Remember that pie at Joffrey’s wedding where the pigeons fly out of it?! Well, this is isn’t exactly it. I mean, I can’t bake a pie with live pigeons, and expect to cut it and have them fly out magically. BUT, this pie does have chicken in it. And everything else.
I actually happened upon this recipe by chance. Groggy and half-awake while eating a late breakfast, I was watching Martha Stewart. And everything she was making looked amazing. This is a Moroccan Bisteeya, which is a sweet and savory pie, similar to a pigeon pie. It has chicken and nuts and herbs and sugar, all wrapped up in delicious phyllo dough.
This recipe looks hard, but it’s mostly time consuming. I made a couple of adjustments out of ease and necessity, but this recipe is essentially the one from Martha Stewart. I am not sure exactly how authentic it is, nor have I had it at a restaurant (yet). I have found a couple of Moroccan restaurants that do serve it, and will most definitely order it for comparison’s sake.
JOFFREY’S PIGEON PIE a.k.a. MOROCCAN BISTEEYA*
Makes 1 10 inch round pie
- 1 ¾ pounds bone-in, skin-on chicken legs and thighs (I used a cooked rotisserie chicken, and used the bones of that chicken to create the stock later described in the instructions)
- 2 cloves garlic, minced
- ¼ teaspoon salt
- ¼ teaspoon freshly ground black pepper
- ⅜ teaspoon ground ginger
- ¼ teaspoon saffron
- ¼ teaspoon turmeric
- 1 cinnamon stick
- 1 tablespoon unsalted butter
- ⅜ pound pistachio, finely chopped
- ¼ cup confectioners’ sugar, plus more for dusting
- ¾ teaspoon ground cinnamon
- ⅛ cup fresh lemon juice
- 4 large eggs
- ½ cup chopped fresh flat-leaf parsley leaves
- ½ cup chopped fresh cilantro
- ⅙ cup finely chopped preserved lemons**
- ½ cup clarified butter
- ½ (6-ounce) package frozen phyllo dough sheets, thawed in refrigerator
- Place chicken in a large bowl along with garlic, salt, pepper, ginger, saffron, turmeric, and cinnamon sticks; set aside.
- Heat a large Dutch oven over medium-high heat. Melt 1 tablespoon butter and sauté onion. Add chicken mixture and enough water to cover chicken. Bring to a boil. Reduce heat, cover, and simmer for 1 ¼ hours.
- Heat olive oil in a heavy-bottomed sauté pan. Add pistachios and cook, stirring until browned. Remove from heat and let cool. Add confectioners’ sugar and ground cinnamon; stir to combine. Set aside.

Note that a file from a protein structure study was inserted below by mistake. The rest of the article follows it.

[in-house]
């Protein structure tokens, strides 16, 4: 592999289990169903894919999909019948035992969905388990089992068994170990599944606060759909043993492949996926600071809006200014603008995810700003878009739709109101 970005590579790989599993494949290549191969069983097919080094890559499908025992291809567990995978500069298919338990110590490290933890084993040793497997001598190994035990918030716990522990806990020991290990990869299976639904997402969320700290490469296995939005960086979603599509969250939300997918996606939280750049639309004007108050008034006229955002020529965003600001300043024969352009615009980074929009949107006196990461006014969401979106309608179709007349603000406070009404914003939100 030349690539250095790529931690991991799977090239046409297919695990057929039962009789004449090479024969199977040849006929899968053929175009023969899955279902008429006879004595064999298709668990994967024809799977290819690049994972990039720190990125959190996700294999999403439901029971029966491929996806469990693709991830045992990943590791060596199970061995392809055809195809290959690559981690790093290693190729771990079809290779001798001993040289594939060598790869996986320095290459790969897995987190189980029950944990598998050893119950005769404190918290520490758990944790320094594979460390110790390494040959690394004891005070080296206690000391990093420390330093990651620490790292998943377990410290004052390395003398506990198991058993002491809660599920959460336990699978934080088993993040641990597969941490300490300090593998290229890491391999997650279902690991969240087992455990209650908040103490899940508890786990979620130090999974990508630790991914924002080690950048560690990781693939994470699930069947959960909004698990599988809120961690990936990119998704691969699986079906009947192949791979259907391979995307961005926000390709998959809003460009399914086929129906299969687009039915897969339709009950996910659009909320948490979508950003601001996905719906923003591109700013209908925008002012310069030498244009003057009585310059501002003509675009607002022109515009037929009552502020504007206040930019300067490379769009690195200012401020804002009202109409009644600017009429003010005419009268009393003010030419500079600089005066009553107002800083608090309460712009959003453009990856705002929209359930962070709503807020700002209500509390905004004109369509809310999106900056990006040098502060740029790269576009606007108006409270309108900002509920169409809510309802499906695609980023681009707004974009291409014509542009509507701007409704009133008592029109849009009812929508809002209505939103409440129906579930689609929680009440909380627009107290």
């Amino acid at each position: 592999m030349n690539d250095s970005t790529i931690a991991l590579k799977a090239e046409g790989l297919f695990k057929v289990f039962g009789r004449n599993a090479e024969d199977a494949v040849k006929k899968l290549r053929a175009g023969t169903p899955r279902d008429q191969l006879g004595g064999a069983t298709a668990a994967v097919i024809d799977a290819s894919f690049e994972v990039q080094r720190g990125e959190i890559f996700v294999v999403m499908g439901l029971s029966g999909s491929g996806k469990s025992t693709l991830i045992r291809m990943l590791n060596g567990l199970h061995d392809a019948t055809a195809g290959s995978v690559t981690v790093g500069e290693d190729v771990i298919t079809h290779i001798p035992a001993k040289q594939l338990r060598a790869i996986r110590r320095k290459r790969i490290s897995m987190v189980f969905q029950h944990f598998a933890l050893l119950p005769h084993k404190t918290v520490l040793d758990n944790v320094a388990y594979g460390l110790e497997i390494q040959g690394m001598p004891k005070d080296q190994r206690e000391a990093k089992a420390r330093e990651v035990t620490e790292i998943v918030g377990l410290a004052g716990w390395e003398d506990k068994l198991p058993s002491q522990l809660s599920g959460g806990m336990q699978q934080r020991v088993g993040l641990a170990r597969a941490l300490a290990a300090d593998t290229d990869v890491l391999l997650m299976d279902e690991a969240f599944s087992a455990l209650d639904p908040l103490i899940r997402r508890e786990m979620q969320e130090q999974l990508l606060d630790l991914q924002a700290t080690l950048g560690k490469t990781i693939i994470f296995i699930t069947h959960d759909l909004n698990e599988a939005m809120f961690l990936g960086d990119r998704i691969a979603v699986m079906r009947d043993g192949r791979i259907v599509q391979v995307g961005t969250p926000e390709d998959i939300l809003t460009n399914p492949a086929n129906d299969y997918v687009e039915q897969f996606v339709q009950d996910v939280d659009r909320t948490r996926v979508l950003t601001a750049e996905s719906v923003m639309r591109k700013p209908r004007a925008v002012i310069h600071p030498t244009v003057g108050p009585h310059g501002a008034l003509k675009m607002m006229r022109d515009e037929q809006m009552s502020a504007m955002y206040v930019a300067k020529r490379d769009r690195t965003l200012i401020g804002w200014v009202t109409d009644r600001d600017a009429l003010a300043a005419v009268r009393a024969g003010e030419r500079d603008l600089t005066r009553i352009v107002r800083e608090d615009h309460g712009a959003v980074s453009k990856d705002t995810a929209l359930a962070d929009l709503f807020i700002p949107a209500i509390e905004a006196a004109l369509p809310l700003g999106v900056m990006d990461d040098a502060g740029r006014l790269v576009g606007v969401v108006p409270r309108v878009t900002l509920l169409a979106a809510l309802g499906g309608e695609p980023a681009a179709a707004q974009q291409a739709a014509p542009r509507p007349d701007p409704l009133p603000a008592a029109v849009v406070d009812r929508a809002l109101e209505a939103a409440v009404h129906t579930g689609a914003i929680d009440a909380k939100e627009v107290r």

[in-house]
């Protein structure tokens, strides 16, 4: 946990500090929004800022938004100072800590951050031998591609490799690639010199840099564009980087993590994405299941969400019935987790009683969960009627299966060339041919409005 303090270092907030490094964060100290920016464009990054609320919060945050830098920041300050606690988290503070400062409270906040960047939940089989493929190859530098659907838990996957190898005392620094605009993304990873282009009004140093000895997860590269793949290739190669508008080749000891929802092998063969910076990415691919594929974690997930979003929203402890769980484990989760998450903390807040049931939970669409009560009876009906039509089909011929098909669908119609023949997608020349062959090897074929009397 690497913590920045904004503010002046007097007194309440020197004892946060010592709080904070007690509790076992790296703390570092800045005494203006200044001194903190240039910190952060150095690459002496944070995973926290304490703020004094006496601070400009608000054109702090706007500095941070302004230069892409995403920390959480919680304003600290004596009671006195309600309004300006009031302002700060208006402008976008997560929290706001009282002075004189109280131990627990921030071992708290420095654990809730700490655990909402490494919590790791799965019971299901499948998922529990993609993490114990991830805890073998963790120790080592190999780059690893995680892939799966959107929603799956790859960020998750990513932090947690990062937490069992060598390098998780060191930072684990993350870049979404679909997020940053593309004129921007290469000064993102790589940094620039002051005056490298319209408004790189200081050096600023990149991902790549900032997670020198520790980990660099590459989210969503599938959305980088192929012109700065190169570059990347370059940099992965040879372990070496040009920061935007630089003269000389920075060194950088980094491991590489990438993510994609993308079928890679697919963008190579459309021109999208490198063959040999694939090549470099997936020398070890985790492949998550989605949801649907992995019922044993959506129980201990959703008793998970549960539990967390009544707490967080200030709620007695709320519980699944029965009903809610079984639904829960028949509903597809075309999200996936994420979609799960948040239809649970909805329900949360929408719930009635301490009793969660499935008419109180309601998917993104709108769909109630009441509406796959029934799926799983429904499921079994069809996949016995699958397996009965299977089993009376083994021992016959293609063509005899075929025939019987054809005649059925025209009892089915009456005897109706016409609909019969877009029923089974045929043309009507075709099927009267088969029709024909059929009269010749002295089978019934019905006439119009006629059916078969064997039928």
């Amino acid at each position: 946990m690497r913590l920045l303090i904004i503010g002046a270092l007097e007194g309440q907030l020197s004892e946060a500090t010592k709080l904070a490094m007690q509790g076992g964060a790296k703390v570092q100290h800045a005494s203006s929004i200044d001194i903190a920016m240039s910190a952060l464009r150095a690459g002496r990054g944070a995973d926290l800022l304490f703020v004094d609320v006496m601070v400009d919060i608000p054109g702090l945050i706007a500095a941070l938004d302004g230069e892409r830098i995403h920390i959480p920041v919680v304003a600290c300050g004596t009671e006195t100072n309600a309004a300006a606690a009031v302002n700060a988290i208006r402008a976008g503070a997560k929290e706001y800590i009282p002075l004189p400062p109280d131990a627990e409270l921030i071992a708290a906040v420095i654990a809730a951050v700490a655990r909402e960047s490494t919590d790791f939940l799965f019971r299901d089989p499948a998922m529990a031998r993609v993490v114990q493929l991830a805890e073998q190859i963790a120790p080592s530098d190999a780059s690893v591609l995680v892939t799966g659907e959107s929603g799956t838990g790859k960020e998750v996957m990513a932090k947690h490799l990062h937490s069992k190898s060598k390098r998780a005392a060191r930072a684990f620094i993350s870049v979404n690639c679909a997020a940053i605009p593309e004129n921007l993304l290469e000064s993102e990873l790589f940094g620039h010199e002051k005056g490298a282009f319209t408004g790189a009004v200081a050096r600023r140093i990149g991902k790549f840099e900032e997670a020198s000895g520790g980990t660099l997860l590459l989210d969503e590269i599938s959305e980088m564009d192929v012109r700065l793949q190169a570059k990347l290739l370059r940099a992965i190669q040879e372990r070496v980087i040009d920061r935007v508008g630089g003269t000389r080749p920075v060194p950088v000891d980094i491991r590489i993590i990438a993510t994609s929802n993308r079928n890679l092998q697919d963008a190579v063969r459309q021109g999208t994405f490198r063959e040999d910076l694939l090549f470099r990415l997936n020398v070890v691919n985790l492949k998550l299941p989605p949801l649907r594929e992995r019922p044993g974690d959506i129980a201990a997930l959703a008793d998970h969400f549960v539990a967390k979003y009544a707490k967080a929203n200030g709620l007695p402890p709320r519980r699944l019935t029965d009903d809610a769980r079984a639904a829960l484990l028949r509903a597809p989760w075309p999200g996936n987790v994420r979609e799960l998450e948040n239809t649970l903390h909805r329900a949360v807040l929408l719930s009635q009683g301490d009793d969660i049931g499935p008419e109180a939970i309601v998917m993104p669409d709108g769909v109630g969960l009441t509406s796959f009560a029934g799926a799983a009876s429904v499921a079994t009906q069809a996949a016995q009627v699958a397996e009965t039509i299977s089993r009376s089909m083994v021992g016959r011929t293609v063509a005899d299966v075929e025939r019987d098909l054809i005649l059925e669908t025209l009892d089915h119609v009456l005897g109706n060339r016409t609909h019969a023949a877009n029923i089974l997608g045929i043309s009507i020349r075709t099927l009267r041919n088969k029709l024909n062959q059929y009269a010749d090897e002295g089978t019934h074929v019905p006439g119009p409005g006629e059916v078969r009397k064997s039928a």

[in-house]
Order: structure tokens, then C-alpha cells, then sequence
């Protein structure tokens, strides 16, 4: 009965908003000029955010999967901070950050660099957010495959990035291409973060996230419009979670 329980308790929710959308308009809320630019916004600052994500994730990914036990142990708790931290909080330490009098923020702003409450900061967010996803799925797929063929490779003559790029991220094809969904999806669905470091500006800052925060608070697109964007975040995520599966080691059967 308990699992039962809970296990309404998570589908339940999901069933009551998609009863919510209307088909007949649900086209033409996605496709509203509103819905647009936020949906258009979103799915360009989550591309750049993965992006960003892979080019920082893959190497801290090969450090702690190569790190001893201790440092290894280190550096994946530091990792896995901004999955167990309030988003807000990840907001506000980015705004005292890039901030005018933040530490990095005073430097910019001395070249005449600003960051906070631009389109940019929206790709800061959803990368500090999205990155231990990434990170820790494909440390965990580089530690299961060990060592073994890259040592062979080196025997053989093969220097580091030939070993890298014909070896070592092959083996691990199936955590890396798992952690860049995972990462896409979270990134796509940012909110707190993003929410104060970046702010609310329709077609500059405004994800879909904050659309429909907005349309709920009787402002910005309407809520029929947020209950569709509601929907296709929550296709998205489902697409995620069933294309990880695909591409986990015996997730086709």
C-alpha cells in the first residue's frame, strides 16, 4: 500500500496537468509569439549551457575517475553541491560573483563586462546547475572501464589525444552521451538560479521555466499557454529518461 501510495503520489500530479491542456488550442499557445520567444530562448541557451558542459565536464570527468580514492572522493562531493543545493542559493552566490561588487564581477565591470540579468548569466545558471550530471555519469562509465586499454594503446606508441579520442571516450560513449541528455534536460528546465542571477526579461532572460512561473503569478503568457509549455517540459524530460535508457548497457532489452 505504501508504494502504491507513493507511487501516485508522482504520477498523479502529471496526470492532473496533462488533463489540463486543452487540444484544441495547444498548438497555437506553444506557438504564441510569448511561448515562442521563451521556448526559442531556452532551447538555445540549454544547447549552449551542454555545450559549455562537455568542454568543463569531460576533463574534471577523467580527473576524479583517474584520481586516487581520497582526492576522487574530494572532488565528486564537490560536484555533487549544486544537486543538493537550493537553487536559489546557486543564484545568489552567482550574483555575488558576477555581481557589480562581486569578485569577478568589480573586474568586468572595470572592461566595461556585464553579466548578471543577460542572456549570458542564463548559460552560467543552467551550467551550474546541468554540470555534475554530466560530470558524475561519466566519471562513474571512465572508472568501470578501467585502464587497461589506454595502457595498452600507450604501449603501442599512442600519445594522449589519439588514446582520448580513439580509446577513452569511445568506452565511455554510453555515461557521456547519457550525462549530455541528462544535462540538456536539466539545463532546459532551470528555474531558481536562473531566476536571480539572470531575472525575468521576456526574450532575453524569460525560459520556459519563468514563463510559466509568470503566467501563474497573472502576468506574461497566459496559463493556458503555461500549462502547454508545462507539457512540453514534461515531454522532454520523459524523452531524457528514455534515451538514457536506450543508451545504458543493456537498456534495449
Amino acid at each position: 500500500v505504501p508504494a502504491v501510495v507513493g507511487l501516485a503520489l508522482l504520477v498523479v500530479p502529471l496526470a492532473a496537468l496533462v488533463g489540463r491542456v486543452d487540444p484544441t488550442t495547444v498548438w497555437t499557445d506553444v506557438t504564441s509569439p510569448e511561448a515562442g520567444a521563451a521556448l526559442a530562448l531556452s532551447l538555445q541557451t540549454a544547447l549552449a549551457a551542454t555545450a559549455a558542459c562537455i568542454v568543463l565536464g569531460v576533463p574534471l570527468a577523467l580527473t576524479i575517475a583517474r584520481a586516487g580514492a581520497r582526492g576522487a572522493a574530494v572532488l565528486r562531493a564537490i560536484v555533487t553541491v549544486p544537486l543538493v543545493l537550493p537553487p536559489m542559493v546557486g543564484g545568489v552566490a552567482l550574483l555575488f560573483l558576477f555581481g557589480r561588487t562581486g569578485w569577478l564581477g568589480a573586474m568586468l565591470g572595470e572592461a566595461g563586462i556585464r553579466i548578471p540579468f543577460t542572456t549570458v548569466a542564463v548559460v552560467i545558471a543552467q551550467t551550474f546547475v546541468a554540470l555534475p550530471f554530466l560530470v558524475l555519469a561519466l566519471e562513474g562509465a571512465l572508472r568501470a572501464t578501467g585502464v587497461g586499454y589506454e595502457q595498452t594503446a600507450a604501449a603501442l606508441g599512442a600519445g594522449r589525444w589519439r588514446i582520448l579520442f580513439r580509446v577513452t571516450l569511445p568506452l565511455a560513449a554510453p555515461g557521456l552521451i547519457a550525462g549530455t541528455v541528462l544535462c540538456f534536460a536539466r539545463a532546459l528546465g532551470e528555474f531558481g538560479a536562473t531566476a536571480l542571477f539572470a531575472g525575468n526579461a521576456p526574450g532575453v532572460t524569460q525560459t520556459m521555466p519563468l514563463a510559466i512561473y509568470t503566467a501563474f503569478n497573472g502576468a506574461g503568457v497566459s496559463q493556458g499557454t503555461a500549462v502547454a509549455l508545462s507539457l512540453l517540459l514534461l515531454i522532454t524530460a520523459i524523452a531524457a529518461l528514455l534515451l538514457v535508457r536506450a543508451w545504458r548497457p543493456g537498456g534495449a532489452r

- Remove chicken and all bones from stock. Add lemon juice. Beat eggs and whisk into stock. Cook until thick and dry. Fold in parsley and cilantro; set aside.
- Remove and discard bones and skin from chicken, reserving meat. Shred with your fingers into small pieces (not larger than 1 inch, and preferably in shreds rather than chunks). Transfer to a medium bowl; stir in preserved lemons and set aside.
- Preheat oven to 350 degrees.
- Brush a 10-by-2-inch round cake pan with clarified butter. Working with 1 sheet of phyllo at a time, place in cake pan, leaving edges to overhang pan. Brush with clarified butter before adding the next sheet in an overlapping circular pattern. Repeat process using 6 to 8 sheets of phyllo and clarified butter to cover bottom of pan.
- Top evenly with half of shredded chicken mixture. Cover chicken with half of almond mixture. Top this with half of egg mixture, then repeat layering process with remaining ingredients. Then take overhanging phyllo and fold toward center of pan.
- With another 6 to 8 sheets of phyllo and clarified butter, repeat overlapping circular pattern. Using scissors, trim a little excess phyllo. Tuck overhanging edges under the pie. Brush phyllo with clarified butter. Chill at least 30 minutes.
- Using a sharp knife, score phyllo in a diamond pattern. Bake until golden brown, about 45 minutes. If pie is not golden brown, increase oven temperature to 375 degrees and bake an additional 5 to 10 minutes.
- Remove from oven and dust with confectioners’ sugar and, using your fingers, sprinkle with ground cinnamon in a decorative pattern. Slice and serve.
*Recipe adapted from Martha Stewart
**Don’t have preserved lemons?
You can thinly slice a fresh lemon, sauté it over low heat with a little olive oil, a few pinches of salt and sugar until the rinds are very soft. Cool slightly and then chop.
I divided the recipe in half because this gigantic pie was more than enough for three people to eat. It was still too much. I also ran out of almonds and since we were making baklava anyway, I substituted pistachios. This provided a subtler flavor with the sugar and the cinnamon than almonds would have. Additionally, I largely decreased cinnamon since no one in my house is a big fan of that strong flavor. This is a decadent and heavy dish that I would make on special occasions. It’s like a heartier chicken pot pie filled with some of my favorite flavors. I personally feel like it needs a sauce, but this may have been because of the already cooked chicken, it may have caused the pie to not be as moist as it should be inside. I’d love to try variations of this to experiment with flavor profiles.